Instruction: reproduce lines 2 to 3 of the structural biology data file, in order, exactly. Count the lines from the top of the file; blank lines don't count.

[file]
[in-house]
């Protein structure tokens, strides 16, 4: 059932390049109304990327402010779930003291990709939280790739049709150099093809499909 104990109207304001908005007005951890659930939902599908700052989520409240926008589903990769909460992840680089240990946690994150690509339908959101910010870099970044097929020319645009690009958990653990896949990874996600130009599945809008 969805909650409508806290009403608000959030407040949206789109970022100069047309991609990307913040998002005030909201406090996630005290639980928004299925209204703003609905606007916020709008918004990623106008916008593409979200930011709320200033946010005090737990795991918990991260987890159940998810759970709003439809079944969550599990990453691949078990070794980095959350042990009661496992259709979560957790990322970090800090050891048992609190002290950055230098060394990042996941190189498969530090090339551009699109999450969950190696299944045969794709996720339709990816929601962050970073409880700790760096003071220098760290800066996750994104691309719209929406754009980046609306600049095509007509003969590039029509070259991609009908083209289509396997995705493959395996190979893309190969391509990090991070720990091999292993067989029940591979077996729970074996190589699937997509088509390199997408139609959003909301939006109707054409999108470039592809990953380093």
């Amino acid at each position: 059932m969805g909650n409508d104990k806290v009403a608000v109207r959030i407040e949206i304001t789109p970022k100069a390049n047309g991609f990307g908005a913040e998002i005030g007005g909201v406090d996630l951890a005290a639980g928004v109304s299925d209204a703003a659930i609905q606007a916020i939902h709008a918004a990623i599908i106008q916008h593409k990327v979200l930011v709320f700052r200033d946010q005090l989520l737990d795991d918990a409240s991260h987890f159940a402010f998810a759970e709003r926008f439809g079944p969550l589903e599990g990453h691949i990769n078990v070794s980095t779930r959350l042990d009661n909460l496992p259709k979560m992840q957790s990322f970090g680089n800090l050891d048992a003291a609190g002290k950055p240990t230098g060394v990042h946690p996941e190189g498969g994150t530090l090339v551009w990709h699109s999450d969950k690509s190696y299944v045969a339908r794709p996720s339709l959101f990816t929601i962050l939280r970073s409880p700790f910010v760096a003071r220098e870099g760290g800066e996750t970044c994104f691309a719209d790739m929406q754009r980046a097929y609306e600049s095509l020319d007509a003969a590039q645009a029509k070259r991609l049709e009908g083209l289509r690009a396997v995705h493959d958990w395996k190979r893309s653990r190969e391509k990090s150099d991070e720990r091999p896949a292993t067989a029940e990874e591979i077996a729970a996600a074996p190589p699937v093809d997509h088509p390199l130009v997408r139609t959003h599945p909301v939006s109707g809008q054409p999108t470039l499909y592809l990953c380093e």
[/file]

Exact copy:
């Protein structure tokens, strides 16, 4: 059932390049109304990327402010779930003291990709939280790739049709150099093809499909 104990109207304001908005007005951890659930939902599908700052989520409240926008589903990769909460992840680089240990946690994150690509339908959101910010870099970044097929020319645009690009958990653990896949990874996600130009599945809008 969805909650409508806290009403608000959030407040949206789109970022100069047309991609990307913040998002005030909201406090996630005290639980928004299925209204703003609905606007916020709008918004990623106008916008593409979200930011709320200033946010005090737990795991918990991260987890159940998810759970709003439809079944969550599990990453691949078990070794980095959350042990009661496992259709979560957790990322970090800090050891048992609190002290950055230098060394990042996941190189498969530090090339551009699109999450969950190696299944045969794709996720339709990816929601962050970073409880700790760096003071220098760290800066996750994104691309719209929406754009980046609306600049095509007509003969590039029509070259991609009908083209289509396997995705493959395996190979893309190969391509990090991070720990091999292993067989029940591979077996729970074996190589699937997509088509390199997408139609959003909301939006109707054409999108470039592809990953380093």
């Amino acid at each position: 059932m969805g909650n409508d104990k806290v009403a608000v109207r959030i407040e949206i304001t789109p970022k100069a390049n047309g991609f990307g908005a913040e998002i005030g007005g909201v406090d996630l951890a005290a639980g928004v109304s299925d209204a703003a659930i609905q606007a916020i939902h709008a918004a990623i599908i106008q916008h593409k990327v979200l930011v709320f700052r200033d946010q005090l989520l737990d795991d918990a409240s991260h987890f159940a402010f998810a759970e709003r926008f439809g079944p969550l589903e599990g990453h691949i990769n078990v070794s980095t779930r959350l042990d009661n909460l496992p259709k979560m992840q957790s990322f970090g680089n800090l050891d048992a003291a609190g002290k950055p240990t230098g060394v990042h946690p996941e190189g498969g994150t530090l090339v551009w990709h699109s999450d969950k690509s190696y299944v045969a339908r794709p996720s339709l959101f990816t929601i962050l939280r970073s409880p700790f910010v760096a003071r220098e870099g760290g800066e996750t970044c994104f691309a719209d790739m929406q754009r980046a097929y609306e600049s095509l020319d007509a003969a590039q645009a029509k070259r991609l049709e009908g083209l289509r690009a396997v995705h493959d958990w395996k190979r893309s653990r190969e391509k990090s150099d991070e720990r091999p896949a292993t067989a029940e990874e591979i077996a729970a996600a074996p190589p699937v093809d997509h088509p390199l130009v997408r139609t959003h599945p909301v939006s109707g809008q054409p999108t470039l499909y592809l990953c380093e």